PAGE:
Creative Arts and Design > Drawing]
As part of an investigation into real-world drawing, eye movements and eye – hand interactions have been recorded for twenty subjects of varying drawing experience drawing simple straight and curved lines and a square. Two modes of eye – hand behaviour were observed. In the first, named ‘close pursuit’, fixations closely followed the pencil with a sequence of small saccades. In the second, named ‘target locking’, a stable fixation was made on the end-point of the line throughout the entire drawing action. Depending on subject and type of line, close pursuit, target locking, or a combination of these modes was used regardless of previous drawing experience. The results are discussed in terms of the role of the eye in the control of the movement trajectory of the hand.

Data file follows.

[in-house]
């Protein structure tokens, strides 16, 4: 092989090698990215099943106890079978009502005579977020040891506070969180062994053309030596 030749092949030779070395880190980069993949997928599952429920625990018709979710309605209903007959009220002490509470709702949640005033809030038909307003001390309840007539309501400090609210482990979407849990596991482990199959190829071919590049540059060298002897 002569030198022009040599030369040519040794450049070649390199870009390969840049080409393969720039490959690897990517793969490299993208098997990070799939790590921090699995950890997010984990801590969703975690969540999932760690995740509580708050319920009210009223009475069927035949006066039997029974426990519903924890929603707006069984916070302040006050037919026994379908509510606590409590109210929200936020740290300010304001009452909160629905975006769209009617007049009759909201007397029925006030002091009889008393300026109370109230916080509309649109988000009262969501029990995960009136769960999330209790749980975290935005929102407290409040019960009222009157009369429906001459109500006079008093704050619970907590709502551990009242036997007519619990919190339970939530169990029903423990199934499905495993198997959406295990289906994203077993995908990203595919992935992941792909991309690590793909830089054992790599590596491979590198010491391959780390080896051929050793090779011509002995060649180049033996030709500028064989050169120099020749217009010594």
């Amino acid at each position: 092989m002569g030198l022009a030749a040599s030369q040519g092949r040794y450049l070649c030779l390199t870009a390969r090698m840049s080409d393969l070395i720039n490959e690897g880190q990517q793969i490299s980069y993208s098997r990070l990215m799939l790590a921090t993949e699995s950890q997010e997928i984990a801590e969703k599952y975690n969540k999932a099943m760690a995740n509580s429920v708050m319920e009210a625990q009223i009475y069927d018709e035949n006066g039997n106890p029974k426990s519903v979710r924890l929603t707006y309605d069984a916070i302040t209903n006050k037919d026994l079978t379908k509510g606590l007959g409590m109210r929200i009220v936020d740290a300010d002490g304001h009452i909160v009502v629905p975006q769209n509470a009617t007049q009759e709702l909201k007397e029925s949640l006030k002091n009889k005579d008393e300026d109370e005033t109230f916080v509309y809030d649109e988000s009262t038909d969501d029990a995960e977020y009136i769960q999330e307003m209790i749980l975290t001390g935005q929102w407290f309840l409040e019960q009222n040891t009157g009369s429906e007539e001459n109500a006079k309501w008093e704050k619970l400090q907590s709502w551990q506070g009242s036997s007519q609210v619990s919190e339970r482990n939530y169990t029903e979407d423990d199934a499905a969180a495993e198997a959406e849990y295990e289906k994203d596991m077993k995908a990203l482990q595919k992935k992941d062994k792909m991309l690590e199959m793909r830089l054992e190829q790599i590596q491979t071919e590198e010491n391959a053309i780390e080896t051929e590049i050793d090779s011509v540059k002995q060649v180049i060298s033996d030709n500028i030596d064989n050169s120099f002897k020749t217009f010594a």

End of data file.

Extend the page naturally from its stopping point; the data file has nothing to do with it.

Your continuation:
|Type of Research:||Article|
|Additional Information (Publicly available):|
Drawing & Cognition is the ongoing master programme covering eye movement and brain research pertaining to the activity of drawing. The methodology is based on the use of biomedical tools to investigate real-world drawing, and as such it is probably the only research programme at present anywhere in the world to address the subject of artistic production and creativity with the full rigour of scientific enquiry. Basic input data is provided by eye tracking tests performed in Camberwell on BA Drawing students and tests on both naïve subjects and professional artists. fMRI brain scanning data is obtained with the collaboration of Birmingham University and King’s College Hospital London.
|Keywords/subjects not otherwise listed:||biophysical science|
|Your affiliations with UAL:||Colleges > Camberwell College of Arts|
|Date:||23 July 2007|
|Digital Object Identifier:||10.1068/p5544|
|Deposited By:||INVALID USER|
|Deposited On:||07 Dec 2009 12:31|
|Last Modified:||06 Jul 2012 13:33|